A zero-knowledge (ZK) proof is an interactive protocol between a prover and a verifier. The prover creates a statement that they want the verifier to accept, using knowledge that will remain hidden from the verifier. Recent research has substantially increased the efficiency of ZK proofs, enabling real-world use, primarily by cryptocurrencies. While useful for cryptocurrencies, the ZK proofs created are specialized for this task and do not necessarily scale for transactions that are more complex. For highly complex proof statements like those that the Department of Defense (DoD) may wish to employ, novel and more efficient approaches are needed.
The Securing Information for Encrypted Verification and Evaluation (SIEVE) program seeks to advance the state of the art in ZK proofs to enable complex, DoD-relevant applications. SIEVE will use ZK proofs to enable the verification of capabilities relevant to the DoD without revealing the sensitive details associated with those capabilities. SIEVE will aim to accomplish this goal by dramatically increasing the expressivity of problem statements for which ZK proofs can be constructed. SIEVE will also focus on increasing the efficiency of ZK proof technology to enable large, complex proof statements (e.g., billions of gates or more, where the statement natively consists of probabilistic, indeterminate-branching conditions). SIEVE will demonstrate the feasibility of encoding complex, DoD-relevant statements into intermediate representations (IRs) that can then be used to create efficient ZK proofs for those statements.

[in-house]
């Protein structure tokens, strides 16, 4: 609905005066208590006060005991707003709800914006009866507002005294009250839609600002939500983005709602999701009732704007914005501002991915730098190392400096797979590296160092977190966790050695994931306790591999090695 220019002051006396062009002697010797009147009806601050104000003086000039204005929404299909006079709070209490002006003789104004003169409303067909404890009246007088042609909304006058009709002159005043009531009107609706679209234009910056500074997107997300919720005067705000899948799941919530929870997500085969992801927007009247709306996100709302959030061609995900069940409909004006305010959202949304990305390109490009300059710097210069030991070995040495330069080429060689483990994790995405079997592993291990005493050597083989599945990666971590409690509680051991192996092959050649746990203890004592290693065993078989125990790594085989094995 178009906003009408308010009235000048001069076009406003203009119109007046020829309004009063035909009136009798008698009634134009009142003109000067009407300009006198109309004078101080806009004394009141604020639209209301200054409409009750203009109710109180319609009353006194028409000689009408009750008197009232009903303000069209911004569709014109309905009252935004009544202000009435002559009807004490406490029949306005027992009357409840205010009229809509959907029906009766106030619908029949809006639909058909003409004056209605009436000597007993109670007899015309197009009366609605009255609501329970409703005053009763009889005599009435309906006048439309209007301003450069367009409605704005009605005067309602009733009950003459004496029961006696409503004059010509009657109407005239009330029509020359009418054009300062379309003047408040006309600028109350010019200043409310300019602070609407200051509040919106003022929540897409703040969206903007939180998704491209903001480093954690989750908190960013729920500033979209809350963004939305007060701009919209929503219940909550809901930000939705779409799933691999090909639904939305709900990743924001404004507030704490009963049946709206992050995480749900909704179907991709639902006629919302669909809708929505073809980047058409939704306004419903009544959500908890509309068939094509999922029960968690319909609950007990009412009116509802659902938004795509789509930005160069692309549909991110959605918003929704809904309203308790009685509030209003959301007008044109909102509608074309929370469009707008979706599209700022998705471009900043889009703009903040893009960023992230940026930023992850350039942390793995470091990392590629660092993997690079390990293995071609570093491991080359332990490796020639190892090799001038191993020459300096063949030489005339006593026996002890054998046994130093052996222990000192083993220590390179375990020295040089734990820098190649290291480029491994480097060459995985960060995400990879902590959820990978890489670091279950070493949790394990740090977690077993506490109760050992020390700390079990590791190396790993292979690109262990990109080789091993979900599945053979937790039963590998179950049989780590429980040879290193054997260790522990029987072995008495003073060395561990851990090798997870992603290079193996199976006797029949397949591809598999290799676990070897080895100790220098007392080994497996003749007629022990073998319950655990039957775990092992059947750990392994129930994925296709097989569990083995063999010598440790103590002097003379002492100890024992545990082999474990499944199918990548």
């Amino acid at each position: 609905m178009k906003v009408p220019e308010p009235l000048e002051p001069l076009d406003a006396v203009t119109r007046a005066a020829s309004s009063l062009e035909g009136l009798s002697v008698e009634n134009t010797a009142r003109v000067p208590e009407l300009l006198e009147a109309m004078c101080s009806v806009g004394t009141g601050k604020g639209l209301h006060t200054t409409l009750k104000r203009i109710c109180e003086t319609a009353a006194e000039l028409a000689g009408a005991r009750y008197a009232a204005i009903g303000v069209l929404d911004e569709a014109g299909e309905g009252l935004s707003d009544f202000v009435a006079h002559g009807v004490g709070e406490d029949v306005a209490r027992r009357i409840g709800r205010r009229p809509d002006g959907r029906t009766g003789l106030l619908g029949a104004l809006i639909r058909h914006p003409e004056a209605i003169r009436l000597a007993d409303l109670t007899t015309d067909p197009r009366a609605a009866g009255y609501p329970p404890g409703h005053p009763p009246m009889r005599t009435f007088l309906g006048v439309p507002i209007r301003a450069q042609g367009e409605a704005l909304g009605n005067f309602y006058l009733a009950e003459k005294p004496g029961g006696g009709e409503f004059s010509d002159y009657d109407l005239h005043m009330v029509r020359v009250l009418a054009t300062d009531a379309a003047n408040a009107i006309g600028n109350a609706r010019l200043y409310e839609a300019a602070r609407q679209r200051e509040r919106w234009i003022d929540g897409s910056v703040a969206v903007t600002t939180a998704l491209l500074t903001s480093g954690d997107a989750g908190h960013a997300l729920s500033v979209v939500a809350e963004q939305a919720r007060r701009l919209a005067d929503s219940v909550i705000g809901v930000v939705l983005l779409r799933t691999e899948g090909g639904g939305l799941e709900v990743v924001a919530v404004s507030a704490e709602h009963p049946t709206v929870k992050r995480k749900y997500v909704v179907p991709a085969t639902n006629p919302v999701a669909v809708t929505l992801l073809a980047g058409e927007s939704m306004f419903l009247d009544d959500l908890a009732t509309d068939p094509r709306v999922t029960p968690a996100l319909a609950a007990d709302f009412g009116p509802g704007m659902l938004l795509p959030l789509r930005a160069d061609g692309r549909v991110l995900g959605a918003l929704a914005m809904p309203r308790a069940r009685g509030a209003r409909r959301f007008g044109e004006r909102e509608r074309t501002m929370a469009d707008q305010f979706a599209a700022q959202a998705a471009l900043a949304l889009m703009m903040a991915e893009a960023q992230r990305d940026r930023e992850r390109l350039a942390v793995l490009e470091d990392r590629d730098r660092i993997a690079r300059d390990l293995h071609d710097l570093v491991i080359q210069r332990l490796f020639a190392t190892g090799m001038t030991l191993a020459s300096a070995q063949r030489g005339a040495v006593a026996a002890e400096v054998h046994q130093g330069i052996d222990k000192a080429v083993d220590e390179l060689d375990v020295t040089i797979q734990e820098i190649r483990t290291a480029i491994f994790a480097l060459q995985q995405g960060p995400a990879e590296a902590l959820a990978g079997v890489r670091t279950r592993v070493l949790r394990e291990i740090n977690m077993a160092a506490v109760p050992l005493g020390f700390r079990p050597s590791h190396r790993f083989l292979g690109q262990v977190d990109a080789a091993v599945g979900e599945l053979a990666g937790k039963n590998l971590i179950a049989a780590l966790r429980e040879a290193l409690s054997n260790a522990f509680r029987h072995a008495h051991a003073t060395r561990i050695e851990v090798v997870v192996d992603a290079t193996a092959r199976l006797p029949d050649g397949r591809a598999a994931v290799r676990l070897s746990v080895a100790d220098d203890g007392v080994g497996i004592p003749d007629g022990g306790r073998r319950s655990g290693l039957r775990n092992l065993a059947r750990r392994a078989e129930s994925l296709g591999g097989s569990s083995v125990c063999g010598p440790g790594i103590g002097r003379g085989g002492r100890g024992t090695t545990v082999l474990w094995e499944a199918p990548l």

Additionally, in order to ensure the relevance of ZK proofs for the foreseeable future, including the case where a cryptographically-relevant quantum computer were to exist, SIEVE will focus on substantially decreasing the asymptotic complexity of post-quantum ZK proof techniques, specifically ZK proofs that 1) rely on post-quantum hardness assumptions for their security and/or 2) reason about statements of relevance to post-quantum cryptography.
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